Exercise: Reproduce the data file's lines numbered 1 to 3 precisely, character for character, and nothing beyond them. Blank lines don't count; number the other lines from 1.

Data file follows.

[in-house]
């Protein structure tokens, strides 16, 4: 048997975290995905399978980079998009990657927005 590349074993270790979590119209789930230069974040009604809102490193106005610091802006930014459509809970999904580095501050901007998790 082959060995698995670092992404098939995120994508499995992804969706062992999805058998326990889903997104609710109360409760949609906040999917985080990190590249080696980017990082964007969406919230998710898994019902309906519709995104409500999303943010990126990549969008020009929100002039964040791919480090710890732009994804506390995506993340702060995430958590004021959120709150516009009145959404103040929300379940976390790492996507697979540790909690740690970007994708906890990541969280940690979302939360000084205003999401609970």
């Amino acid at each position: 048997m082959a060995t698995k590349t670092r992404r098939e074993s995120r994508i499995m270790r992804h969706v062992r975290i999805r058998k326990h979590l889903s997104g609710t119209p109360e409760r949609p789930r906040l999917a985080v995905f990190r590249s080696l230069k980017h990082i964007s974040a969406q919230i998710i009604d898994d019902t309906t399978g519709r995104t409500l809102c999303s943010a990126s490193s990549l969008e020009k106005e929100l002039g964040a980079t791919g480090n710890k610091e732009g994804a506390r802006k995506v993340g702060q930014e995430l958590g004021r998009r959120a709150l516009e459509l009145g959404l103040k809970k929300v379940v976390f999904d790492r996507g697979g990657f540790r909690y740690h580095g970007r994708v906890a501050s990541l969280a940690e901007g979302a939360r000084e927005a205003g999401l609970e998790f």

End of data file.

[in-house]
């Protein structure tokens, strides 16, 4: 048997975290995905399978980079998009990657927005 590349074993270790979590119209789930230069974040009604809102490193106005610091802006930014459509809970999904580095501050901007998790 082959060995698995670092992404098939995120994508499995992804969706062992999805058998326990889903997104609710109360409760949609906040999917985080990190590249080696980017990082964007969406919230998710898994019902309906519709995104409500999303943010990126990549969008020009929100002039964040791919480090710890732009994804506390995506993340702060995430958590004021959120709150516009009145959404103040929300379940976390790492996507697979540790909690740690970007994708906890990541969280940690979302939360000084205003999401609970």
């Amino acid at each position: 048997m082959a060995t698995k590349t670092r992404r098939e074993s995120r994508i499995m270790r992804h969706v062992r975290i999805r058998k326990h979590l889903s997104g609710t119209p109360e409760r949609p789930r906040l999917a985080v995905f990190r590249s080696l230069k980017h990082i964007s974040a969406q919230i998710i009604d898994d019902t309906t399978g519709r995104t409500l809102c999303s943010a990126s490193s990549l969008e020009k106005e929100l002039g964040a980079t791919g480090n710890k610091e732009g994804a506390r802006k995506v993340g702060q930014e995430l958590g004021r998009r959120a709150l516009e459509l009145g959404l103040k809970k929300v379940v976390f999904d790492r996507g697979g990657f540790r909690y740690h580095g970007r994708v906890a501050s990541l969280a940690e901007g979302a939360r000084e927005a205003g999401l609970e998790f």